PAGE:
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A quiet pint in the pub. Once upon a time, running a pub was a dream come true – easy money and great fun. In today’s competitive marketplace pubs can still be profitable and easy to run, but you can no longer sit back and just watch the money flow in. The pub business is more sophisticated than ever before, thanks to changes in technology, staffing, design and product selection, and the licensee is faced with some tough decisions. Do they offer food, and if so, to what standard, at what price, and in what style? Do they update their design to become more contemporary? Do they change their music to attract a different clientele? What about offering a good selection of wines or premium spirits?

One of the first steps many licensees take when profits are falling is to change their interior design. The price of a major refit or refurbishment can run into millions of euro for a large premises, but often the decision is made without fully researching what is going wrong in the first place.

Licensees need to sit down and take a good, hard look at their business before they start looking at expensive design solutions. Often it helps to bring in an external expert, who can look at the business objectively and recognise problems that the licensee might not have spotted.

In many pubs the problem is that there is strong trading over a few sessions, but other periods are dead. The reasons for this can be manifold – lack of local trade, wrong product offer, wrong price offer, unsuitable music or lighting, staffing problems, or lack of marketing. The key is to get to the real cause of the problem (or, more usually, problems) before identifying the best solutions. Simple fixes, such as a menu revamp, a bit of marketing and changing the music can work wonders to revitalise quiet periods. Changing the description of dishes on the menu to make them more appealing is a simple step, but it is amazing how many menus contain spelling mistakes, out of date dishes or unappetising descriptions.

In other cases, a refurbishment is undoubtedly the best option, and again looking at your business’s shortcomings is vital in helping you decide what design solution you need. Every bar needs some attention paid to its design after a few years, particularly if it’s busy.

Wear and tear gradually takes its toll, but if you’re living with it every day, it can be easy to miss. The cutting edge design you were so fond of (and paid so much for) can also begin to look dated, but it can be hard to say goodbye to that investment.

In the most successful bars, the licensee keeps checking up on their business and looking at how they can develop in the future. The Huntsman pub in Galway is a very busy ‘superpub’ operation, and they are looking closely at their strategic development and design solutions for moving the existing pub forward as the tastes and demands of their clientele change.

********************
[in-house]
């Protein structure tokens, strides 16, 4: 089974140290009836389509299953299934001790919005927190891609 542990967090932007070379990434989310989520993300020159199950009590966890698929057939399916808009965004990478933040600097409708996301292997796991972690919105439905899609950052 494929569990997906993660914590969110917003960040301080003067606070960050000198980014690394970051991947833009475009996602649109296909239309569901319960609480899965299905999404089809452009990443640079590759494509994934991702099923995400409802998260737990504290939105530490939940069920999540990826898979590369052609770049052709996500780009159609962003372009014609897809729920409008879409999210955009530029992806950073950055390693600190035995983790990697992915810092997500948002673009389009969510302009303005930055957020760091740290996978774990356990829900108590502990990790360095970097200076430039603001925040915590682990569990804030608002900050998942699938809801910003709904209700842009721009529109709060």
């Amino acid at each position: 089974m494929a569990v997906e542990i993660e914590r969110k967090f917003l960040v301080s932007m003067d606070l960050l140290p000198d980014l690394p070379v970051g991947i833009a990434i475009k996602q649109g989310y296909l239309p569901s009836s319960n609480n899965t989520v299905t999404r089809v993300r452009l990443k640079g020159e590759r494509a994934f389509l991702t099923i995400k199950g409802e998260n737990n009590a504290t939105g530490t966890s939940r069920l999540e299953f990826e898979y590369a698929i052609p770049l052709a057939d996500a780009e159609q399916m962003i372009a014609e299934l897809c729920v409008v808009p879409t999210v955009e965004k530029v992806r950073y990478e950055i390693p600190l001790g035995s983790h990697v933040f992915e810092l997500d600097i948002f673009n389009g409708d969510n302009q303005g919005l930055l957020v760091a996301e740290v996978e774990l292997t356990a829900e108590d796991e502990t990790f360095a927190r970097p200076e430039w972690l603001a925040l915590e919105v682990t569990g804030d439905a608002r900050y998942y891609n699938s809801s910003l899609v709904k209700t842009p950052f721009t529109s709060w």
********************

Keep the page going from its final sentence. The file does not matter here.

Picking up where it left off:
Paddy Kilmartin sees his ‘West’ concept as something which will continually evolve, both in terms of its design and its operation, which covers bar, café, restaurant and club. Identifying expansion opportunities and developing the concept’s brand values are key to his ambitions for West. He is always looking for the latest trends, be it live webcasts from other clubs around the world, or offering the latest drinks products.

The rural and community pubs are not to be forgotten and can equally benefit from some strategic thinking. Rural pubs across Ireland are finding it tougher to be profitable, but there are many ways in which this can be addressed. Not all of these need a radical overhaul – in many cases that would cause uproar locally. But subtle changes can reap instant benefits for turnover and profitability.

There are so many opportunities for bars and pubs these days to think outside the box, be it exploring new cuisines, incorporating internet services or providing entertainment. An interesting project in London will incorporate a theatre with four venues under one roof and is targeted at the acting profession. That requires some serious research into what they want from a venue.

WestIn all of these scenarios there are both trading and design solutions to be found, and these have to be unique to the type of operation and desired clientele.

Being the best takes a lot of effort, but once you’re in the position of second best, it takes a lot more effort to regain that top position. You will have already lost customers and reputation. By regularly analyzing your business and your operation you can keep ahead of the game.

Having worked with all shapes and sizes of licensed premises, I’ve seen people turn their business around at a fraction of the outlay they expected. Equally I’ve seen people ruin a beautiful and expensive refurbishment with a sub-standard operation. Maintaining standards is vital for a successful business.

The most important lesson anyone can learn is that a pub truly is a business, and too often in the past licensees haven’t treated it as such.

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